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August 4, 1906


Author Affiliations

Assistant Physician, Independence State Hospital for Insane. INDEPENDENCE, IOWA.

JAMA. 1906;XLVII(5):361-362. doi:10.1001/jama.1906.25210050045003c

Inguinal vesical hernia, or inguinal hernia of the bladder, is necessarily rare, owing to the fact that the fundus of the bladder, under normal conditions, rises above the brim of the pelvis only when the cavity of the bladder is distended with urine. By adhering to other organs the bladder may, however, be dragged out of its normal position, and give rise, in part or entirely, to a ventral hernia, a femoral hernia, an inguinal hernia, a peritoneal hernia or a scrotal hernia.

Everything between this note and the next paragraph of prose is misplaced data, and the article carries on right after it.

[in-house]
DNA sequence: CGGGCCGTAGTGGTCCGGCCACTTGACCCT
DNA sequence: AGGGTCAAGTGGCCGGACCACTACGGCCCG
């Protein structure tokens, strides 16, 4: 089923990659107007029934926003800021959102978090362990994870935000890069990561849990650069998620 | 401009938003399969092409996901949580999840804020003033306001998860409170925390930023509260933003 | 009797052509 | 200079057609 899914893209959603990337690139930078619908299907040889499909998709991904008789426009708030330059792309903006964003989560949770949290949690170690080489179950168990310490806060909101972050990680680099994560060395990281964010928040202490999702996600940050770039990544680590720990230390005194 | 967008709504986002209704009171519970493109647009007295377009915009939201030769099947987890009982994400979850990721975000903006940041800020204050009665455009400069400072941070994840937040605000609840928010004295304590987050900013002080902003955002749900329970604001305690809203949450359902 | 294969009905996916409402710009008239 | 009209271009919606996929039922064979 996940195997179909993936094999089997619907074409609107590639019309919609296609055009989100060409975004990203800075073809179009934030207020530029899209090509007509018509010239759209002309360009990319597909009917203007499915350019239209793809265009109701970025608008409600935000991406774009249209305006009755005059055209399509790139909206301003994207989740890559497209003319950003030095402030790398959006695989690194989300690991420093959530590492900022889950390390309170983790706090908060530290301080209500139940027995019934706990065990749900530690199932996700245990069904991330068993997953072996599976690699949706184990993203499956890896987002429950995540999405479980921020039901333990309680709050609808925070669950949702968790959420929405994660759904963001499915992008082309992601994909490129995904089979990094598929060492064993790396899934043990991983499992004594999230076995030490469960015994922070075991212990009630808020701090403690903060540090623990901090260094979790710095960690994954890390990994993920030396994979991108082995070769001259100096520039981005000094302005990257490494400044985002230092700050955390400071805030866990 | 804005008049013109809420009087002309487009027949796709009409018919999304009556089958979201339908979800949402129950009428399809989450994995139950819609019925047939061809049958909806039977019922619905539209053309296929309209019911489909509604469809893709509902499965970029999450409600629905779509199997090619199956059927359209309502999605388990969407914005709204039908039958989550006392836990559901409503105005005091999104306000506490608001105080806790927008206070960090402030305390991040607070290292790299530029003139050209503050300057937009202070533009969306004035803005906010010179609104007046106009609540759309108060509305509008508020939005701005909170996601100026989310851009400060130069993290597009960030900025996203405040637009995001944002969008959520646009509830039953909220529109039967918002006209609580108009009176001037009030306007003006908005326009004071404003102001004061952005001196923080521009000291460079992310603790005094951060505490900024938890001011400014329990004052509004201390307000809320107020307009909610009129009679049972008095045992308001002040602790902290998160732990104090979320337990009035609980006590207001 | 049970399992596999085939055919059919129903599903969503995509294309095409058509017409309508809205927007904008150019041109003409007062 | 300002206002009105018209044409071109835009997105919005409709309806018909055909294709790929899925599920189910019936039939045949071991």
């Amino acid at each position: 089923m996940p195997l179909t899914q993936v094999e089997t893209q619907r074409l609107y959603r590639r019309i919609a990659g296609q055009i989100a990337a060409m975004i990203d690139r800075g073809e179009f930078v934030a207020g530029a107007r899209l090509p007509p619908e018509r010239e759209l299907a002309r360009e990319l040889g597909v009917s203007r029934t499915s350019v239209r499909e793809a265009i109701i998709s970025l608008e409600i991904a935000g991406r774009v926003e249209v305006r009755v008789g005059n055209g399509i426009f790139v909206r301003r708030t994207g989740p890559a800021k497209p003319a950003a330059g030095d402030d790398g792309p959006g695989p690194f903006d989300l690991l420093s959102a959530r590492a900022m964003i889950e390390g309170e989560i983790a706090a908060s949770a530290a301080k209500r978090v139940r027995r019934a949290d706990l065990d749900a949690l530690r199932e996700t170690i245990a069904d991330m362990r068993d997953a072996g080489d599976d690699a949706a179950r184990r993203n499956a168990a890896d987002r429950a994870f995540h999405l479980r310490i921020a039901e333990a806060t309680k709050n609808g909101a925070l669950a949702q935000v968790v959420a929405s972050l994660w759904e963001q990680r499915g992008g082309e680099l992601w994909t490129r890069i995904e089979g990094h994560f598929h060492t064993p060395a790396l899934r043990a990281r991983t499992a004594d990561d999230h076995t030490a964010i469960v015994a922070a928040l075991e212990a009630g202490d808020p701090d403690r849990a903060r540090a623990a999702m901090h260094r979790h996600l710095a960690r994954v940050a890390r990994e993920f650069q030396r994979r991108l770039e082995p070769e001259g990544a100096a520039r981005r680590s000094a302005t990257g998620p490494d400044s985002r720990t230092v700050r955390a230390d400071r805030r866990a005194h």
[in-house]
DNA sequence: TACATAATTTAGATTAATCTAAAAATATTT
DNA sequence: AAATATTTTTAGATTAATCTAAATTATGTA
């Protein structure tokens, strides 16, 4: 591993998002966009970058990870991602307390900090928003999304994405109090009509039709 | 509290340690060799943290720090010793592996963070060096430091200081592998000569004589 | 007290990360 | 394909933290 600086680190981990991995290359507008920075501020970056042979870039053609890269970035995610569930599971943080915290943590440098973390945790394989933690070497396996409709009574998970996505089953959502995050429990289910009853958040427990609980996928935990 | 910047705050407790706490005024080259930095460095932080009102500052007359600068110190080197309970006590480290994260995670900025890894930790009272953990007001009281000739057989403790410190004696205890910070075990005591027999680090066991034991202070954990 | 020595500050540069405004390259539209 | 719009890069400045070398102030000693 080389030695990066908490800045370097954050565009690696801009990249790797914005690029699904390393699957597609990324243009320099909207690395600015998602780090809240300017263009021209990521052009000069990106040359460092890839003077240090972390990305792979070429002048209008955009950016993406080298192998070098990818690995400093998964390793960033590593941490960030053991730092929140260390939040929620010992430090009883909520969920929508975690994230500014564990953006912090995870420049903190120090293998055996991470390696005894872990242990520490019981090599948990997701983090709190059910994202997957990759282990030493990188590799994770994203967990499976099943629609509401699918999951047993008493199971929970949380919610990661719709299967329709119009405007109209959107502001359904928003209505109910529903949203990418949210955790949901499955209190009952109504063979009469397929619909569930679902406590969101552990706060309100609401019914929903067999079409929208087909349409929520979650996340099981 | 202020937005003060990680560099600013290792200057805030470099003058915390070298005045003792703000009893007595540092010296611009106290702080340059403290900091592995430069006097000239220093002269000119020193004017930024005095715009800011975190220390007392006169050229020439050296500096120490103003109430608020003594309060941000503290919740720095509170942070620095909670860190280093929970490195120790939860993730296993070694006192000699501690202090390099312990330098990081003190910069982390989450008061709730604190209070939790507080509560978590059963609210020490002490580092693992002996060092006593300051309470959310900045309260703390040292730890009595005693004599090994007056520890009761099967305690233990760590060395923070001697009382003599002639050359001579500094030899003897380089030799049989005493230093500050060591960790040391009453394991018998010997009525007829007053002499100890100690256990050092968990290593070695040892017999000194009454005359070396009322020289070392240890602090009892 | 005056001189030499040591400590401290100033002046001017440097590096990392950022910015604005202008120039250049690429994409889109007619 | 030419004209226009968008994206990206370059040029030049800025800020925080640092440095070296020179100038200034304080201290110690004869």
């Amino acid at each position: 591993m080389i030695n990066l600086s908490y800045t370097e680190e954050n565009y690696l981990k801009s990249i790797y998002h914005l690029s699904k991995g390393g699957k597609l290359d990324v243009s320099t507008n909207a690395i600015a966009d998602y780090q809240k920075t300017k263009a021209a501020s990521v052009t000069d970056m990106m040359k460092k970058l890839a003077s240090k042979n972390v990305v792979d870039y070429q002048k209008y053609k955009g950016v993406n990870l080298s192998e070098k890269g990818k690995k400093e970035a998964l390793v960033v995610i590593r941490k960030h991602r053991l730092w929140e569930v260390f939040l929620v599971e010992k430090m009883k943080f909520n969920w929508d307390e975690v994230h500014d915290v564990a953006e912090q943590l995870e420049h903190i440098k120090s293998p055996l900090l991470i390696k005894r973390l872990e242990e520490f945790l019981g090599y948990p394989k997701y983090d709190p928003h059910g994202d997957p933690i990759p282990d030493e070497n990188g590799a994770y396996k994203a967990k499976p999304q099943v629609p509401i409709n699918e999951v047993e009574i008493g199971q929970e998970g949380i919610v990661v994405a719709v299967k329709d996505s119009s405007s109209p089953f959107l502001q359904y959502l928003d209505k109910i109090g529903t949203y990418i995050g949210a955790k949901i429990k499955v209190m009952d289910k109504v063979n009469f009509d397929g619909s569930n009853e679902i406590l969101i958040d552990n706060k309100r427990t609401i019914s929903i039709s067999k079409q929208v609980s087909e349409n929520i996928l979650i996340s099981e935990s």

Henry O. Marcy, in his excellent work on "Hernia"1 refers to cases of inguinal hernia of the bladder reported by Percival Pott, Cooper, Scarpa, Lawrence, Clement, Horace E. Marine and Arthur F. Norton. In some of these cases the hernia had reached the lower part of the scrotum and had to be squeezed in order to empty it of the urine it contained. Some of the